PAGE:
Coronation chicken recipe for cats
Treat your feline friend like royalty with our Coronation Chicken recipe.
Long Live The King!
Banquet for 350 people at Westminster School
The original Coronation chicken was created in 1953 by Rosemary Hume, along with fellow school principal Constance Spry, for the official banquet of the coronation of Queen Elizabeth II at Westminster School in London.
The dish was called '‘Poulet Reine Elizabeth’ and has since become a classic British recipe. The original recipe was made of 'young roasting chickens, water and a little wine to cover carrot, a bouquet garni, salt, peppercorns and a cream of curry sauce,’ according to the Cordon Bleu website.
The recipe has evolved over time, with different variations being introduced, but the original recipe remains a staple in British cuisine and is still enjoyed by many. Coronation chicken can be served cold and can be enjoyed in sandwiches and even in savoury pastry tarts.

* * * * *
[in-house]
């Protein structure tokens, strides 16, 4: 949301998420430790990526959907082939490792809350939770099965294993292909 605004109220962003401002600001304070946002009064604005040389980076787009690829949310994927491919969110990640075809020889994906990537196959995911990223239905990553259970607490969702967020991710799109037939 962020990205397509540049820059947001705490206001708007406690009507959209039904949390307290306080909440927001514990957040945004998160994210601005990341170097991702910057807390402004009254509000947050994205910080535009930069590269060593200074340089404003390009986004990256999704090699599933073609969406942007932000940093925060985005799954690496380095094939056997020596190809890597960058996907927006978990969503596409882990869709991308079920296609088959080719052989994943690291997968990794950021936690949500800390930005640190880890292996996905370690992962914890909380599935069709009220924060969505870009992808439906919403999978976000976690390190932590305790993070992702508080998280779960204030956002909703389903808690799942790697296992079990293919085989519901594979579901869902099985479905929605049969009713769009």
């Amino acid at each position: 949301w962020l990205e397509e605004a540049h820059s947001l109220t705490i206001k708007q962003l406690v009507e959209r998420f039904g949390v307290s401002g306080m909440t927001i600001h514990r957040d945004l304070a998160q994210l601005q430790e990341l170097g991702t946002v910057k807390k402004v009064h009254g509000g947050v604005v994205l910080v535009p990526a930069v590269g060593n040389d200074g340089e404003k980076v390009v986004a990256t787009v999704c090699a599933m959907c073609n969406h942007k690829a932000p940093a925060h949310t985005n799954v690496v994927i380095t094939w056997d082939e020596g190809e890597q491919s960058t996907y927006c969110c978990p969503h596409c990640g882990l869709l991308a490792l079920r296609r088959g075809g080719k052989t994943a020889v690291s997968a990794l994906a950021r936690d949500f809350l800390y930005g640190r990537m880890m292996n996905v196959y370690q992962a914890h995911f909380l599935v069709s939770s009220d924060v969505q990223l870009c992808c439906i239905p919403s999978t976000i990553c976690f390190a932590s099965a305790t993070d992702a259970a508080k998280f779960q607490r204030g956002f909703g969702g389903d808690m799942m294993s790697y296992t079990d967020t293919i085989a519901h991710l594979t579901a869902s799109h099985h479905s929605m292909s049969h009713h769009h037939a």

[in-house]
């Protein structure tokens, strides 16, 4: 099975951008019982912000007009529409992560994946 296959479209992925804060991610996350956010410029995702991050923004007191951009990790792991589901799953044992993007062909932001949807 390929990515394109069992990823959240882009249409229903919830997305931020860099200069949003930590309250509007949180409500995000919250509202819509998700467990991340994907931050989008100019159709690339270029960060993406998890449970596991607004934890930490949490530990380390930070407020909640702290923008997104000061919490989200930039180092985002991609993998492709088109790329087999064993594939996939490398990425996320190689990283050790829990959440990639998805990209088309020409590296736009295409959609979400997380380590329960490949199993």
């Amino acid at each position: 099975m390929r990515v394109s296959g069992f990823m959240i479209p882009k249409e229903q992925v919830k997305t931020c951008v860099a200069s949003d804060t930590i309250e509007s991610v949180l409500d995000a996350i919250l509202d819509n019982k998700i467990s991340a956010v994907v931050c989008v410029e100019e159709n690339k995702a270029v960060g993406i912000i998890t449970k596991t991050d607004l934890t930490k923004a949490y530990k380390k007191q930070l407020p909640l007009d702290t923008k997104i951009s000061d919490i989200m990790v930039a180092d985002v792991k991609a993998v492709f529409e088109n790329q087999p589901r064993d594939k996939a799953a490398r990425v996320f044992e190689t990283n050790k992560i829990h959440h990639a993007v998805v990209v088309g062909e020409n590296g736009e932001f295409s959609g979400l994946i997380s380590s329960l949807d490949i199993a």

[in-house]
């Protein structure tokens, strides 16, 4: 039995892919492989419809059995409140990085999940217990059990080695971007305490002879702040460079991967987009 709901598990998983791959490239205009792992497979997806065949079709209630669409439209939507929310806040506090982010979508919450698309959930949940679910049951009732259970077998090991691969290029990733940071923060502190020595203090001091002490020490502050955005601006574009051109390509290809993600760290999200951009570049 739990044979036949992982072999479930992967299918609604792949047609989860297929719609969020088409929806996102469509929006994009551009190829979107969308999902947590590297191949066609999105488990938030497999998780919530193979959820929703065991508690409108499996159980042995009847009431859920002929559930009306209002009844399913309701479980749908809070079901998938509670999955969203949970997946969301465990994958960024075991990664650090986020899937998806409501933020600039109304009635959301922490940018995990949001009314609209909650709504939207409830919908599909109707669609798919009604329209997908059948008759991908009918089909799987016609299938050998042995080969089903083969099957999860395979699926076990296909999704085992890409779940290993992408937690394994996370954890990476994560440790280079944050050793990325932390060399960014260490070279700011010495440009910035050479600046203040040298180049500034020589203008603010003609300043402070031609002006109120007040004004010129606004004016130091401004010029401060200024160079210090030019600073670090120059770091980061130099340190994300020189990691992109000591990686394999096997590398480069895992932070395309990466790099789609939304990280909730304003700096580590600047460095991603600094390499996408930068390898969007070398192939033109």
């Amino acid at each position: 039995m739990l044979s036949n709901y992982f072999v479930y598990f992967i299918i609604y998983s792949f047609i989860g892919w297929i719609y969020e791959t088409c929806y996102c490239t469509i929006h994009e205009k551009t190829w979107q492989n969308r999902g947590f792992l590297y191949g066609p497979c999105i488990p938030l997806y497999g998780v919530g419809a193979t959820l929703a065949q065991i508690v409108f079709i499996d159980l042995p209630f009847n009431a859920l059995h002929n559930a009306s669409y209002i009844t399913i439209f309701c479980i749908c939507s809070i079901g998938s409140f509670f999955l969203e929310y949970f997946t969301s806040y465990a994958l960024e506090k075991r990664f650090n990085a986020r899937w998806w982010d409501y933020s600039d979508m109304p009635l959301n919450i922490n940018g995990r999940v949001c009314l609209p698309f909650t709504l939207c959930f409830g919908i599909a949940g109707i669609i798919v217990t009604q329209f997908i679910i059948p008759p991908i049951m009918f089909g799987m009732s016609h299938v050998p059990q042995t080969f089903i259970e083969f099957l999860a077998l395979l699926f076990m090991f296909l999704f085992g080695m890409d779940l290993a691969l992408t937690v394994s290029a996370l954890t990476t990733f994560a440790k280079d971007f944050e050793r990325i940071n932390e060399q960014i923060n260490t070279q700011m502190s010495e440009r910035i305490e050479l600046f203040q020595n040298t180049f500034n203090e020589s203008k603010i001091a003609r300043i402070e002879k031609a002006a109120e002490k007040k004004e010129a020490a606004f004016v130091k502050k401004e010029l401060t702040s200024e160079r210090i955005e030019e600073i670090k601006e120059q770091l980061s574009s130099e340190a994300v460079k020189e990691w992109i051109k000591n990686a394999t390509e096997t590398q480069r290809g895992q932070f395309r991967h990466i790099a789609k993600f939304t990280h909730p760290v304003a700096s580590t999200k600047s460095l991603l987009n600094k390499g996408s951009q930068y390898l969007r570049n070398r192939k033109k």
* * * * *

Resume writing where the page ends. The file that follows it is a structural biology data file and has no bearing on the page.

History of the original 'Coronation Chicken' recipe
Our interpretation of the 'Coronation Chicken' recipe
Banquet for felines in the comfort of their own homes
The traditional 'Coronation Chicken' recipe is not suitable for cats. Some common ingredients found in the original recipe, such as curry, onion and garlic, can be toxic to cats and can cause digestive distress.
Generally, all our recipes include healthier alternatives, such as using low-fat yoghurt instead of mayonnaise and adding herbs such as parsley, which is known for its anti-inflammatory properties.
It is important to make sure that any food given to your cat is safe for them to consume, and by adapting the original coronation recipe, we can continue to enjoy this dish without putting our cats' health at risk.